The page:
Last time I wrote about Jamie, she was still working under her Korean name Park Jimin. Now, she’s back with a complete reinvention. The English-language Pity Party is unlike anything she’s recorded before, though it has solid roots in the disco trends popularized by global artists like Dua Lipa.
Jamie feels uniquely perched to tackle an international market given her long-standing position on the global-minded variety series After School Club. Still, she found her claim to fame in a much more domestically-focused place: the first season of K-pop Star. Here, she was pitched as a big-voiced balladeer. She can certainly belt out those kind of tracks, but I love when a singer transfers that power to material that’s more brisk and groovy. Pity Party’s best moments embrace the fullness of Jamie’s voice.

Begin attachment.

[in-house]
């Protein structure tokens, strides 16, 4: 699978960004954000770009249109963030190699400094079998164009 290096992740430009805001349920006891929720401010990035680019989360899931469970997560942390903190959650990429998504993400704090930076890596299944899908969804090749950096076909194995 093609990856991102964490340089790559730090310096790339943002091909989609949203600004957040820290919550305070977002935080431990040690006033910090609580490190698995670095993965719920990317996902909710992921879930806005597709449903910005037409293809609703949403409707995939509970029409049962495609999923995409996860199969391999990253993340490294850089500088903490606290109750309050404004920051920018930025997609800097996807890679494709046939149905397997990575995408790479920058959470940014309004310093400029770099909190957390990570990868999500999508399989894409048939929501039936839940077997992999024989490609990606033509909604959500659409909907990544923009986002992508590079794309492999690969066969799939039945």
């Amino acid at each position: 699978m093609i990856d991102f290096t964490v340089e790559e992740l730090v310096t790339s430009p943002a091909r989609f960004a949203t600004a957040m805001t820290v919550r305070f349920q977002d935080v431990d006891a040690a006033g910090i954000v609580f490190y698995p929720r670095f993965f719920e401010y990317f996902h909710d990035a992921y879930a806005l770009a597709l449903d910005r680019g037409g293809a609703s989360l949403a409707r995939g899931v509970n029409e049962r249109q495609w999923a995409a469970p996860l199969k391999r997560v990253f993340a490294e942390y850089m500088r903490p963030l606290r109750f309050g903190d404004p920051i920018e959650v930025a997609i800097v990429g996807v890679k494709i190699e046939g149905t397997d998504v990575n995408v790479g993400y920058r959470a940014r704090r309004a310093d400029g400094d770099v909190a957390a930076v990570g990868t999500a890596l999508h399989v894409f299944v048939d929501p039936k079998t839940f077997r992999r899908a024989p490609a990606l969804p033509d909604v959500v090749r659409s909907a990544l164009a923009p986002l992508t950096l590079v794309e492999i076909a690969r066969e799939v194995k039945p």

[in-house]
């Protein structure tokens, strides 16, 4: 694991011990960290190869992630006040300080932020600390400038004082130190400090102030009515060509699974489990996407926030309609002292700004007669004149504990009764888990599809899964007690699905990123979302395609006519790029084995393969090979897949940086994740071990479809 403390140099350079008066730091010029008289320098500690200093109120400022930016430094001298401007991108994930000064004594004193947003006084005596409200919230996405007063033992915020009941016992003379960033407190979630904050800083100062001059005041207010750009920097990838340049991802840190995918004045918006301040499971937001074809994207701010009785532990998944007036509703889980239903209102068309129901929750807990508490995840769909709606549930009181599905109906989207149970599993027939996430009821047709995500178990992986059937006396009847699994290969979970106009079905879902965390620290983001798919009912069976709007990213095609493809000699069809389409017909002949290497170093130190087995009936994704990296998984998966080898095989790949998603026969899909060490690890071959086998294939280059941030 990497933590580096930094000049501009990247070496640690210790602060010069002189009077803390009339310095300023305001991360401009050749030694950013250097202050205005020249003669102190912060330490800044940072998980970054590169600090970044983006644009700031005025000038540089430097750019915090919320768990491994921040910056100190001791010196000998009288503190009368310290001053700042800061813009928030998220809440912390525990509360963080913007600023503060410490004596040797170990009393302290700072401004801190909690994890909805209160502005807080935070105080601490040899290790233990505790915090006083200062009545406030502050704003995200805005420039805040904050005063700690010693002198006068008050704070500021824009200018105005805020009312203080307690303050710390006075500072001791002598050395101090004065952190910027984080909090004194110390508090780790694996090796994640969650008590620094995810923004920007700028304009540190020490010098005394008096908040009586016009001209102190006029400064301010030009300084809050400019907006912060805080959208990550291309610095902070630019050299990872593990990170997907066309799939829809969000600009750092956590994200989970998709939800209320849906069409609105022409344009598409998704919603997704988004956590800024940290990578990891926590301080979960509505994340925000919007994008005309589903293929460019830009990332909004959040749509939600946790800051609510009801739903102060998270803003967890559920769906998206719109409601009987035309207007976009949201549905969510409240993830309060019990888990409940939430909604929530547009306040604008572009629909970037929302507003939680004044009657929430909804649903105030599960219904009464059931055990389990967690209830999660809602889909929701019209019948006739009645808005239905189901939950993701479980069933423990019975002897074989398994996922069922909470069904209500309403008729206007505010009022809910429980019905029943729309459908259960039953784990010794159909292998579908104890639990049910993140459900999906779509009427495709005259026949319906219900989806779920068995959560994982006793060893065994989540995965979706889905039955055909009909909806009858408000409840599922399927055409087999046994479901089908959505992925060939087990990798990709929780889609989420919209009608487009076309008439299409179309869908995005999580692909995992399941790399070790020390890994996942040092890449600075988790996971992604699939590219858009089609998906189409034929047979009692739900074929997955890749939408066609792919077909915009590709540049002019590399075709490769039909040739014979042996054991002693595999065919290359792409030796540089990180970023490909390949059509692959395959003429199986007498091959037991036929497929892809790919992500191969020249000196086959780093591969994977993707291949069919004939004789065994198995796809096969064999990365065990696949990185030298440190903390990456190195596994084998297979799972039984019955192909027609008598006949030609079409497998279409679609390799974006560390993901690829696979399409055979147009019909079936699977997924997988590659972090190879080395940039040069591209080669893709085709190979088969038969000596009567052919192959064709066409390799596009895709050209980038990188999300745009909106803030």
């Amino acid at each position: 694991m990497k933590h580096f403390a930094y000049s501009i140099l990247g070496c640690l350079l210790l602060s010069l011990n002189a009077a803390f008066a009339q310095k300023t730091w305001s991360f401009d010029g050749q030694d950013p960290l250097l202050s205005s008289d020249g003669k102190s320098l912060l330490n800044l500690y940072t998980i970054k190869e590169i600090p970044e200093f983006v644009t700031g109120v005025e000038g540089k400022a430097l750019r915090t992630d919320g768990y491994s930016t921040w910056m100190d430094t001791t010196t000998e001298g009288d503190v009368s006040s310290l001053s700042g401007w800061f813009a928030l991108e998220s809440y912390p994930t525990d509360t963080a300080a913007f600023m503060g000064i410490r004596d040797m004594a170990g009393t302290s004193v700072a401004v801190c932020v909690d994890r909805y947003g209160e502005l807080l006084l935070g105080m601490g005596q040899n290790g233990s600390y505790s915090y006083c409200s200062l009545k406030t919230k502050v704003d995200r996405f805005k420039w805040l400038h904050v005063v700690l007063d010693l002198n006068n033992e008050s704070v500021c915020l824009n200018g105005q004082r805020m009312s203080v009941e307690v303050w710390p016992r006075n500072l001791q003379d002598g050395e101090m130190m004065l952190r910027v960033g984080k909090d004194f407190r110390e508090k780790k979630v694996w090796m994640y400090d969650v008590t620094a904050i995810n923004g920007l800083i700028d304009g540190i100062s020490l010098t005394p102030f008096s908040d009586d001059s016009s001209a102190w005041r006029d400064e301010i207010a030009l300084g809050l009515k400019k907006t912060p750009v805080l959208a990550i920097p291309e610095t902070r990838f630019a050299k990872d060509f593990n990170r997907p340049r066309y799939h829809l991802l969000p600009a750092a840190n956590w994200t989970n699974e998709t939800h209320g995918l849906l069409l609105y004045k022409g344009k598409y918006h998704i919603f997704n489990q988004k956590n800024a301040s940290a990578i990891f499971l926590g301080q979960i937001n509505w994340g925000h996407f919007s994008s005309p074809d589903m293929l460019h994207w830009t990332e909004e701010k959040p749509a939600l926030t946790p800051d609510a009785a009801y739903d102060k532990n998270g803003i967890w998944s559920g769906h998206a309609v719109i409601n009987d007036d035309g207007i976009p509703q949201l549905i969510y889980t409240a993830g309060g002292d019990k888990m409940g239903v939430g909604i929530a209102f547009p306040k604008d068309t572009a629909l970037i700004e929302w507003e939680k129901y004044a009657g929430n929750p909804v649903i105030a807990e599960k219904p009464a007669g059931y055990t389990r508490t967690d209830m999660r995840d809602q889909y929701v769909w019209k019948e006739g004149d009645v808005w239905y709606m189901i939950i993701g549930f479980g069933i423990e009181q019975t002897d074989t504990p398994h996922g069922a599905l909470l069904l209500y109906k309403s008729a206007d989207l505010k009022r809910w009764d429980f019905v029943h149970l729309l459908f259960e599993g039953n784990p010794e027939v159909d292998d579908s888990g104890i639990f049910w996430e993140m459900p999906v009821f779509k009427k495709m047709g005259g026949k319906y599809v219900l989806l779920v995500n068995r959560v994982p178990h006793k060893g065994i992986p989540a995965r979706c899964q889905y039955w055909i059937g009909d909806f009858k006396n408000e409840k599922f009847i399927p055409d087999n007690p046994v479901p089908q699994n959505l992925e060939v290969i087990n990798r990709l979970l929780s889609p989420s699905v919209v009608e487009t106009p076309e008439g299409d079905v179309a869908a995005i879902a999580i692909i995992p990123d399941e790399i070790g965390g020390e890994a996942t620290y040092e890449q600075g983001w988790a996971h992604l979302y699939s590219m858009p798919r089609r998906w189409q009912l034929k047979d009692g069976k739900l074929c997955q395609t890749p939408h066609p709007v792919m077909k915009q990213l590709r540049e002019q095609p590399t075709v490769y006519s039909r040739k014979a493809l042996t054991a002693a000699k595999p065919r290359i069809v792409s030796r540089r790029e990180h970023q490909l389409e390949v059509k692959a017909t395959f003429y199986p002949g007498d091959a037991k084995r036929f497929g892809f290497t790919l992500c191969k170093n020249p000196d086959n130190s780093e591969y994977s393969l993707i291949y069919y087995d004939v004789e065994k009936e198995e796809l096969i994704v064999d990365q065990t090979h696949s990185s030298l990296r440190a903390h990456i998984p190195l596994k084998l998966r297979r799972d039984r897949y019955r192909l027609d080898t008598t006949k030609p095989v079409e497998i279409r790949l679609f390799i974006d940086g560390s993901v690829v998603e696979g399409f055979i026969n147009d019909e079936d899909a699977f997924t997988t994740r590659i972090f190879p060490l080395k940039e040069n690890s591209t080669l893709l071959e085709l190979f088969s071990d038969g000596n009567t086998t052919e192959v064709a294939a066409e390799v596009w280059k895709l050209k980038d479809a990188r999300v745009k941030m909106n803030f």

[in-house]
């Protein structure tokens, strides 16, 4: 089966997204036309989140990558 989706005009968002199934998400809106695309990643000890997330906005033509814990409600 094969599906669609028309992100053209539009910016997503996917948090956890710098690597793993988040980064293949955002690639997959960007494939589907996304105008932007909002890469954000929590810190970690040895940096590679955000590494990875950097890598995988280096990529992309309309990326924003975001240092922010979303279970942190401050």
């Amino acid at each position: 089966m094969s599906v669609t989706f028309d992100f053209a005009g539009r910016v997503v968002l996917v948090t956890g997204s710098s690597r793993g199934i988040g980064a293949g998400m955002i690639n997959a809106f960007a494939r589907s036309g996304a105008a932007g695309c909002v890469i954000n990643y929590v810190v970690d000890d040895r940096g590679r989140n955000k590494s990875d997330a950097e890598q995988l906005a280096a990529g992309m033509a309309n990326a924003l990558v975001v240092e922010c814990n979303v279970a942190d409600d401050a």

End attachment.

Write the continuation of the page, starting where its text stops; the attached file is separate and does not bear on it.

Other than that, this track feels pretty standard in a post-Future Nostalgia world. This is no bad thing. I’m quite partial to this sound, and Pity Party gets it right. The beat chugs incessantly along, assisted by sweeps of disco strings and playful rhythm guitar. The chorus is catchy if repetitive, only marred by its familiarity. The verses could do with a more engaging melody, though Jamie brings extra power to verse two. The pre-chorus and bridge give her a chance to let loose, and these segments offer the most potent blend of her past and present styles. Apart from that connective tissue, this might as well be a new artist entirely. It will be interesting to see if Jamie sticks with this sound or pushes herself in even more daring directions.